Rent control opponents torpedo rental rates talks

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A discussion on whether city leaders should continue to explore the concept of rental shortages in Culver City quickly morphed into a referendum on the alleged consequences of rent control at the Dec. 8 City Council meeting.

Members of the Apartment Association of Greater Los Angeles turned out in strong numbers at the meeting and essentially turned what was labeled in the city’s staff report as a “community dialogue on rental housing shortage and rental rates” into anti-rent control show of force.

On Dec. 3, the association sought to rally their members and supports against rent control and rental stabilization at Culver City Rotary Plaza by disseminating a flyer urging their supporters to attend the council meeting to argue against any attempt to deny landlords the ability to raise rents on their tenants. The flyer invoked the names of two cities – including a local one- that have successfully implemented rent control.

“If the Culver City Council adopts a Berkley/Santa Monica type rent control stabilization ordinances (sic), your property rights will be violated! If we aren’t proactive, the results will be devastating and expensive for us,” the flyer read. The association’s flyer contended that if rent stabilization or rent control was considered, landlords and apartment owners would suffer “outrageous registration fees, excessive inspections, prohibitions on annual rent increases and possible misdemeanour (sic) criminal filings.”

The council settled on holding a community meeting at a future date on affordable housing and recommendations from the city’s landlord and tenant board on how it can improve its mediation between renters and owners. Several renters told the council that they had been subjected to high rent increases and were hopeful that city leaders could create a policy to prevent high rent hikes.

Councilmen Andrew Weissman, Jeffery Copper and Jim Clarke all expressed an opposition to rent control and were less inclined to talk about rental rates or any form of rent stabilization.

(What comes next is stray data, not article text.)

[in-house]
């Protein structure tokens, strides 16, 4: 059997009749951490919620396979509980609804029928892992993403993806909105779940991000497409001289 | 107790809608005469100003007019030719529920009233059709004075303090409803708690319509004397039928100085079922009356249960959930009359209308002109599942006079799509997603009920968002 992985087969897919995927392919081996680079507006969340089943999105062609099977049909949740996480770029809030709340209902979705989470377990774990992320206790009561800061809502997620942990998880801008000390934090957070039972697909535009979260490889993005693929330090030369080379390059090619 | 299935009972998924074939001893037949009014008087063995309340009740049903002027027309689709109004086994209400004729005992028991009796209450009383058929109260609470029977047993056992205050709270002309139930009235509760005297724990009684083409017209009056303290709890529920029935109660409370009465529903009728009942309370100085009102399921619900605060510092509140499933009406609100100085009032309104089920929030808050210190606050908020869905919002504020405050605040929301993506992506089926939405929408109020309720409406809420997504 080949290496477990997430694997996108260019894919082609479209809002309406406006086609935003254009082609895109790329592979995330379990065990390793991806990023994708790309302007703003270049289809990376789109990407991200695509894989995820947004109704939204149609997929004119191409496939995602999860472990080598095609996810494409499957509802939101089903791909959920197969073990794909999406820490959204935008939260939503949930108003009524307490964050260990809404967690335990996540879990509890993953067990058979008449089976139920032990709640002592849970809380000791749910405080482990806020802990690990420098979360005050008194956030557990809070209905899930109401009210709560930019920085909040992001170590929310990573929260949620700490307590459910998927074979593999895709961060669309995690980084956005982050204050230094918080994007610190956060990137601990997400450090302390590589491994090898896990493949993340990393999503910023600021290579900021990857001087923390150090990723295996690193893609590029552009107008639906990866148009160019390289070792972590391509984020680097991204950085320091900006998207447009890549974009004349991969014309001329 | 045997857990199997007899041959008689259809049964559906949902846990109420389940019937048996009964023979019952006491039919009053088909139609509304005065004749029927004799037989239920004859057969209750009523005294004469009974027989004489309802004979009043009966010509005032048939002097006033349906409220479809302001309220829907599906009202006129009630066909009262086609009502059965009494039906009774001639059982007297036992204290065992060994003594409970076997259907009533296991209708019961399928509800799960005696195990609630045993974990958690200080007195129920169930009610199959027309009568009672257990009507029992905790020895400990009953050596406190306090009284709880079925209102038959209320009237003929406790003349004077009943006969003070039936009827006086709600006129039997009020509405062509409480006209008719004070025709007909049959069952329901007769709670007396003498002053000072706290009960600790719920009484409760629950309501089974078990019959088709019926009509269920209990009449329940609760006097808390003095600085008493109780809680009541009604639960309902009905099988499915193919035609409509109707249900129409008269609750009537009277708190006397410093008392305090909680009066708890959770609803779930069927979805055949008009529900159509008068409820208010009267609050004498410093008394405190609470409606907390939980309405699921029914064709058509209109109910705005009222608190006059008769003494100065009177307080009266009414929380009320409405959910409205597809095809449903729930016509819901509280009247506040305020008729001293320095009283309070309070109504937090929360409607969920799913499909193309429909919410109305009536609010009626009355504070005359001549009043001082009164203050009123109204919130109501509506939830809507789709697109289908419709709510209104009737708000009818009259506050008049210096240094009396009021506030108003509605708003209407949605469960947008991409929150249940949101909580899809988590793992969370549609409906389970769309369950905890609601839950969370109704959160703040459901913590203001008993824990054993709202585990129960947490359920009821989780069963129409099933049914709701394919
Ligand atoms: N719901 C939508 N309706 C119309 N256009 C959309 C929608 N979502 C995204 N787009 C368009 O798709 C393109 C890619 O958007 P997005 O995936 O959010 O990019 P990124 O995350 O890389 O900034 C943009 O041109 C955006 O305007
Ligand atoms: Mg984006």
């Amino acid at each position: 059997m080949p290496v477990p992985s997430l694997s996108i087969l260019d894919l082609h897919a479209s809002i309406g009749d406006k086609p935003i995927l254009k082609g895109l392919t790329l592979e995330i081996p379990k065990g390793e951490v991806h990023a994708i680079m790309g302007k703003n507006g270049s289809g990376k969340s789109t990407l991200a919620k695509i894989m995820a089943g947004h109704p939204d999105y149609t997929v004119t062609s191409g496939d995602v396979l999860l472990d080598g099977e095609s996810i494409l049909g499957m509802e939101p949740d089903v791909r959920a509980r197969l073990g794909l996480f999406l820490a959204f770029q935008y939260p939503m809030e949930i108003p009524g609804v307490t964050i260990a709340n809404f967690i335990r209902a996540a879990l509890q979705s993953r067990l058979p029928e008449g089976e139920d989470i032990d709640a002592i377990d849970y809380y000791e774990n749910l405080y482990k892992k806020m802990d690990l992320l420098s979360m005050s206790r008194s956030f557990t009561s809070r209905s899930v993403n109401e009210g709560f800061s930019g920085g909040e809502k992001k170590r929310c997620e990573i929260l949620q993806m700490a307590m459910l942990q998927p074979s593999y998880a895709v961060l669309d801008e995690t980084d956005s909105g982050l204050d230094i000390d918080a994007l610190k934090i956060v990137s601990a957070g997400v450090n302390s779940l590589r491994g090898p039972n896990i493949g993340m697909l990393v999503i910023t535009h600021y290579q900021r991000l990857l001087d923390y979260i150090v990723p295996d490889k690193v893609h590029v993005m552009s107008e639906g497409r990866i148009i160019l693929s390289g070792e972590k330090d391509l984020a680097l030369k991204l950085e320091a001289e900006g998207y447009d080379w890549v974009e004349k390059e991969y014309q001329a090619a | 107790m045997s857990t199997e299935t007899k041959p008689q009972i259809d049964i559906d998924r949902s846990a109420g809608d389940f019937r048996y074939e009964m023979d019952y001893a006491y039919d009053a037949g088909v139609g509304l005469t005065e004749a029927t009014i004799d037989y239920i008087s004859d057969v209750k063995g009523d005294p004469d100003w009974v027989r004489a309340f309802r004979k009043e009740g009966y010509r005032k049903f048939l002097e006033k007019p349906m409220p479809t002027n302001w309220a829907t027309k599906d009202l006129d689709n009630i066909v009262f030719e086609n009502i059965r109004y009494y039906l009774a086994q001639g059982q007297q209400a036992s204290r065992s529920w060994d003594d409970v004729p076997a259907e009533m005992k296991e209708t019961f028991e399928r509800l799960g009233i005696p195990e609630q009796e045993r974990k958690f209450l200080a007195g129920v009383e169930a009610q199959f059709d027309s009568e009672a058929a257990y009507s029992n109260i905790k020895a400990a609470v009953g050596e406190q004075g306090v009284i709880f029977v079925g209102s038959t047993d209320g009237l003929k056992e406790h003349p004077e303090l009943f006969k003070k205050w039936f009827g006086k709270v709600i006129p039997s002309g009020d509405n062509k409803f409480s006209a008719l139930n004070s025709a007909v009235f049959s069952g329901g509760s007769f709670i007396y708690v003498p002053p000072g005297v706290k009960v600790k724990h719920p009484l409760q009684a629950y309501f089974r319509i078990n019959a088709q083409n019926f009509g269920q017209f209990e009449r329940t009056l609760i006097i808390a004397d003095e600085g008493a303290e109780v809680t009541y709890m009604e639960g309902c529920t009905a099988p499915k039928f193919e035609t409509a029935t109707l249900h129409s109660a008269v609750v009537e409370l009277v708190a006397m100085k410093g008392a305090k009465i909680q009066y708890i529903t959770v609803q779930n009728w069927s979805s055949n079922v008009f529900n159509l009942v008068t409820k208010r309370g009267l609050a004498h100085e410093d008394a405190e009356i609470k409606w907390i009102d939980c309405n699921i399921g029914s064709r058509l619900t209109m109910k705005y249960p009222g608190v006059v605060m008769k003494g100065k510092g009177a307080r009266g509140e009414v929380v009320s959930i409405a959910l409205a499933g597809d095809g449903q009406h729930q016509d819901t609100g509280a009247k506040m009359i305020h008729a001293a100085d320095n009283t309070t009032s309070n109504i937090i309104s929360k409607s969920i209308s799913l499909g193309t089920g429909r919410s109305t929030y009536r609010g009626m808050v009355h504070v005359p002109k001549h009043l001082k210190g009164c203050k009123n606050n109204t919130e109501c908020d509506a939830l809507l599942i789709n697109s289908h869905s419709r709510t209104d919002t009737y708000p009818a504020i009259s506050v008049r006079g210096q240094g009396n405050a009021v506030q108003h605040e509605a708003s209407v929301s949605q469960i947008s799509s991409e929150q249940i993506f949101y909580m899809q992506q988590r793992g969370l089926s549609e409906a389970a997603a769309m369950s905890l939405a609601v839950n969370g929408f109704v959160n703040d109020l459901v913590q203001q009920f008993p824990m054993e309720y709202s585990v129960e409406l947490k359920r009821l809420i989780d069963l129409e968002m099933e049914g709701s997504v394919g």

“I’m fully supportive of all of the comments made this evening with regard to exploring any and all avenues of exploring more affordable housing. That being said, I believe that rent control is bad public policy and not in the best interest of Culver City,” Weissman said. “I agree that the consequences of rent control are unintended but I think they are fully understood.”

Clarke said having the dialogue on rental rates was important because of the actions of some landlord have doubled and tripled the rents on their tenants but capping rents was not the answer. “It seems like [we’re] using a cannon or a shotgun to address what could be addressed with a BB gun,” he said.

Mayor Meghan Salhi-Wells seemed taken aback that a proposed debate on rental rates became a protest on controlling rents. “The specter of rent control has gotten a lot of attention tonight. I’m not in favor of classic rent control. But that doesn’t mean that there aren’t other means of phasing in rent stabilization,” she told her colleagues.

Two days after the meeting, Sahli-Wells remained chagrined regarding the tenor of the meeting. “I was disappointed at how the debate was framed. I was hoping that we could have had a broader discussion on protection for renters from aggressive, extreme increases that we’ve seen,” the Mayor said.

Cooper asked Culver City Housing Administrator Tevis Barnes how the landlord and tenant board has functioned in recent years.

“Since I have been employed with the city, which is about 13 years, we have only had one case where the owner and tenant could not come to an agreement,” said Barnes, adding that during her tenure at City Hall there have been approximately 45 cases have come before the mediation board. While Culver City is not as expensive as other Westside cities, it has seen an increase in rents as well as in home prices during several years.

“We are at an affordability crisis,” Sahli-Wells said. “The only way that you can strengthen our board is to eliminate it and do something statutory. We’re not going to move forward if we put pour heads on the sand and think it’s too scary to talk about,” she said.

Rent control opponents torpedo rental rates talks